A complimentary copy of this book was provided by Litfuse Publicity Group. I was not required to write a positive review, and have not been compensated for this. All opinions are my own.The Journey of Josephine Cain (American Tapestries) by Nancy Moser
Series: American Tapestries
Published by Summerside Press on September 1st 2013
Genres: Fiction, Historical
Source: Litfuse Publicity Group
An East-coast socialite embarks on a journey to the Wild West, and her life will never be the same.
A setting populated by hundreds of common laborers, outlaws, and Indians is hardly the place for a wealthy general’s daughter from the nation’s capital. But Josephine Cain is determined to accompany her father as he oversees the day-to-day work involved in the greatest undertaking of post-Civil War America: the building of the Transcontinental Railroad.
Life with the railroad is far from the proper life Josephine is used to, and she faces deadly gunfights, harsh weather, and vigilante uprisings. She is torn between West and the East; between her privileged upbringing and the dangers of a new frontier; between the pull of the suitable beau her parents chose for her and an attraction to a rough but charming Irish railroad worker. But if Josephine is willing, she just might find a new life, a unique purpose…and the love of her life.
I’ve very much enjoyed all of the American Tapestries books that I have read so far.
I think this era appealed to me less than the other eras however that is my own personal preferences.
However, the era is not why I gave this book a four star rating.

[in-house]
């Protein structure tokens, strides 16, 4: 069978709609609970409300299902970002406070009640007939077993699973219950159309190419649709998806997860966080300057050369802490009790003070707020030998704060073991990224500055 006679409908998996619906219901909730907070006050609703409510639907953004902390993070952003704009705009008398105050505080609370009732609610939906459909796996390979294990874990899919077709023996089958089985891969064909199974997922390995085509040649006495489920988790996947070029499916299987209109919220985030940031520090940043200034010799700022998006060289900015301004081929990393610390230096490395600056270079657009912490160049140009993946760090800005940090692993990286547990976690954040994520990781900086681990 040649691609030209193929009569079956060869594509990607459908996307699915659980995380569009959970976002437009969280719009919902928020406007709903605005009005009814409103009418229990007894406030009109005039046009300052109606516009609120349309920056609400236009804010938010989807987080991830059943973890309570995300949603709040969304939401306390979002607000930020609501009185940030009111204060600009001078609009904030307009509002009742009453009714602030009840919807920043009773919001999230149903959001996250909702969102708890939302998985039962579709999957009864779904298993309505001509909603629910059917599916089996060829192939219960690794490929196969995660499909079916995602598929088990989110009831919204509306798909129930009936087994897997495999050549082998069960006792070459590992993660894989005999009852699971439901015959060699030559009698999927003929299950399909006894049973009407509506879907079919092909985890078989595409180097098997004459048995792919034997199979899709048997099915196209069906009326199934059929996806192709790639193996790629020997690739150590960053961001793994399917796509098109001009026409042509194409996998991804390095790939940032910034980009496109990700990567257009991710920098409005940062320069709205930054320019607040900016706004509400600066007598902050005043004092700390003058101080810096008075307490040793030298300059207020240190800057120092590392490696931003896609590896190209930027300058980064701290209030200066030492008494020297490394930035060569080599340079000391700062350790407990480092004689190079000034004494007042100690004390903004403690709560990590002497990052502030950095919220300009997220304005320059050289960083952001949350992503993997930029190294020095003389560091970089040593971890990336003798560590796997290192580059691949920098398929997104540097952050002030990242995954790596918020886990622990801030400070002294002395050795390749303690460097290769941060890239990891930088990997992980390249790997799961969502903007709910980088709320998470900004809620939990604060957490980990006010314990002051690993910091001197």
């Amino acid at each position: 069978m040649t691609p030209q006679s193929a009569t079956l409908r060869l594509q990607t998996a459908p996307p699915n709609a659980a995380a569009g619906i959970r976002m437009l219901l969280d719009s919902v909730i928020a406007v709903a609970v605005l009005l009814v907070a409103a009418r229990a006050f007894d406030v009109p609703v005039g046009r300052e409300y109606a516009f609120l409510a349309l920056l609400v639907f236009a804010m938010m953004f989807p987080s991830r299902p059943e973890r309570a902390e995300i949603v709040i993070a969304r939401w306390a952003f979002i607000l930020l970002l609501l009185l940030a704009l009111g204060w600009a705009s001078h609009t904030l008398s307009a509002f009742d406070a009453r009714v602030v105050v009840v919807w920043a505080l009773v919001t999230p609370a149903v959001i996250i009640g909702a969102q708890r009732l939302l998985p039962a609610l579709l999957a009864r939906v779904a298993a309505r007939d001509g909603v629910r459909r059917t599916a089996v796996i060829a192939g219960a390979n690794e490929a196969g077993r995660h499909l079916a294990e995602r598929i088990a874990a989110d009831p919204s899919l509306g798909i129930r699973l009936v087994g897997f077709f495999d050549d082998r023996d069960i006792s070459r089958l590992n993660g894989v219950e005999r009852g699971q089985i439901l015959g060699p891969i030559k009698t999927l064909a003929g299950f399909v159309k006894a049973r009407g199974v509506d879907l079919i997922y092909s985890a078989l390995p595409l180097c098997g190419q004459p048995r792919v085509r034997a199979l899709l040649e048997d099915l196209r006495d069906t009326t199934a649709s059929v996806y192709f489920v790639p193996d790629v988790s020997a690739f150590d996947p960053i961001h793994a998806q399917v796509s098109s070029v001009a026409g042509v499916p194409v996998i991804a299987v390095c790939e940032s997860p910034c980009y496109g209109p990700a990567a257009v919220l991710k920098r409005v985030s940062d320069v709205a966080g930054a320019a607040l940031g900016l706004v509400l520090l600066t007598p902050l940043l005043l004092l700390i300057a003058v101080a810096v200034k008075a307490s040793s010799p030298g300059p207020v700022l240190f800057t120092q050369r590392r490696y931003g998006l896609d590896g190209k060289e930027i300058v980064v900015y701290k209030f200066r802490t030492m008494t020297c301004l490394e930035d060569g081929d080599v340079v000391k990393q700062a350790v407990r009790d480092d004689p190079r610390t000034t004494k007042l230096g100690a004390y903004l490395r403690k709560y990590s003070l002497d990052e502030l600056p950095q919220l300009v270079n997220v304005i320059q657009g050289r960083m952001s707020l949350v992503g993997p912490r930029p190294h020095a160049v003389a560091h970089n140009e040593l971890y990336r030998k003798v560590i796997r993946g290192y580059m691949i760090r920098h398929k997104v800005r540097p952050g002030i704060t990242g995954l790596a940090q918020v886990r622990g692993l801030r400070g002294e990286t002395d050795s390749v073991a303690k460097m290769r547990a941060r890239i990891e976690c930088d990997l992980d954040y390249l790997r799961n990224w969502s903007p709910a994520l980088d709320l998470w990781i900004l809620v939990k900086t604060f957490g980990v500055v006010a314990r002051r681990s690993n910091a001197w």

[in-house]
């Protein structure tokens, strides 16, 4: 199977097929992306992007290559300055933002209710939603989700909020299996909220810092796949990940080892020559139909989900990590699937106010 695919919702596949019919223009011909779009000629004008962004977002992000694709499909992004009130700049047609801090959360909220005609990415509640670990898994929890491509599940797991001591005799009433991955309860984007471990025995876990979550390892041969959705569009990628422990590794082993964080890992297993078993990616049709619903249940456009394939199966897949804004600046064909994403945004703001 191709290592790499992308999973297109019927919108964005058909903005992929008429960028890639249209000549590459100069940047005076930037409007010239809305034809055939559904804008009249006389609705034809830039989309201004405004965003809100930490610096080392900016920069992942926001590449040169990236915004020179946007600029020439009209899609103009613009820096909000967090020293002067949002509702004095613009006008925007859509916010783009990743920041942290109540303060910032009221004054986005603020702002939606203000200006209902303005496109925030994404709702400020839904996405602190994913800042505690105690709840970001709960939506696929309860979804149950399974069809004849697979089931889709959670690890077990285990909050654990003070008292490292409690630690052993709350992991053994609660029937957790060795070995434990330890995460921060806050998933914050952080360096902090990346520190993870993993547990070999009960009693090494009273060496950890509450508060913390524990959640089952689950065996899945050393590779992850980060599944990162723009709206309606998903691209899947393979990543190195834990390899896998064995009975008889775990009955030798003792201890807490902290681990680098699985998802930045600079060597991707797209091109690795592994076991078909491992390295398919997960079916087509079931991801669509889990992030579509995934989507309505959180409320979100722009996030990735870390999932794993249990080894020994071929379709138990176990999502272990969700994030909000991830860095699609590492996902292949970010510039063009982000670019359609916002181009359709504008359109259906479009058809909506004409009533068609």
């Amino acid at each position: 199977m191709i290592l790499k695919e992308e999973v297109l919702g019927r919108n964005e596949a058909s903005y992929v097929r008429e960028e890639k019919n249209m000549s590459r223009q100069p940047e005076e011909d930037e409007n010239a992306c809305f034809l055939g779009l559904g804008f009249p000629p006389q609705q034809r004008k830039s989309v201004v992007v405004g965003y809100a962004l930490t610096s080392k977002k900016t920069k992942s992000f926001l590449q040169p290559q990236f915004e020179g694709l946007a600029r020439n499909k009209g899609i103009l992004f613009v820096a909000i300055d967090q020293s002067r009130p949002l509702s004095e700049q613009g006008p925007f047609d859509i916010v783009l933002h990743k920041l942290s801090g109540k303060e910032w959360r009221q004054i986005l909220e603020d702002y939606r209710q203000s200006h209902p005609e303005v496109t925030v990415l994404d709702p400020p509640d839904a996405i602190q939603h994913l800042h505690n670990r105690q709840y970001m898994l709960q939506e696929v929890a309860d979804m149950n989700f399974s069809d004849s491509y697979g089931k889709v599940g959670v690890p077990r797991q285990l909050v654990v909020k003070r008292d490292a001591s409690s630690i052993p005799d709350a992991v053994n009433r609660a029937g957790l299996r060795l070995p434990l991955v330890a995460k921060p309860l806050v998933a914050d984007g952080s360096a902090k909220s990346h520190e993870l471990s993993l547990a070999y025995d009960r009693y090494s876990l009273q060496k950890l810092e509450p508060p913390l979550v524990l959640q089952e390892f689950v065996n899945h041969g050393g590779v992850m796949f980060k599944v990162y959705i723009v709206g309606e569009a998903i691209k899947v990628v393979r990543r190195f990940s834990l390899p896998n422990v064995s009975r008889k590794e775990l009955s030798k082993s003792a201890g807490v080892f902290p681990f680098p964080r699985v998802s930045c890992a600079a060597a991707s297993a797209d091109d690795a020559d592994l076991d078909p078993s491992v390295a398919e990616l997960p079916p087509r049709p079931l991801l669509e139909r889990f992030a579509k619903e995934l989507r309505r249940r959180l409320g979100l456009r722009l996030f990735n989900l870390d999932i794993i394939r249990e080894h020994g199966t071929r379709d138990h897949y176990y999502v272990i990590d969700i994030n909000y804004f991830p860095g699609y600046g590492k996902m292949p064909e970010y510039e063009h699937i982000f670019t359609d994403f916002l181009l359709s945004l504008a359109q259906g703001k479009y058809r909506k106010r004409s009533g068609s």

To be honest, I felt that it wrapped up entirely too fast. It felt rushed and I felt a bit cheated. Otherwise the book was pretty good and I would definitely read more by this author!
Josephine Cain is disheartened by her mother and aunt’s depression. Though she herself grieves the loss of her brother and cousin; she longs to put sadness behind her and start to live anew.
She longs to go out west where her father is in charge of laying the railroad. She wants to have adventures—see the world.
Honestly though, I felt there were a lot of times when she acted very spoiled and entitled. That character flaw kind of annoyed me a bit. She always seemed to get what she wanted even if she had to pout and throw a tantrum for it.
I started to notice a bit of a change in her towards the end of the story. She seemed to mature and become a little less whiny and a bit more self-sufficient rather than demanding and entitled.
It was with the changes that I noticed in her that I began to appreciate the story a bit more but just as I became interested the story wrapped up. That was disappointing to me. I felt like there was a huge leading up to this major event and it just blew over.
I wish less time had been spent with Josephine’s dillydallying about with random things and more character building with her love interest(s) and I wish the conclusion had been played out a bit more satisfactorily.
Overall this was a pretty good book. I just think it needed a more satisfying ending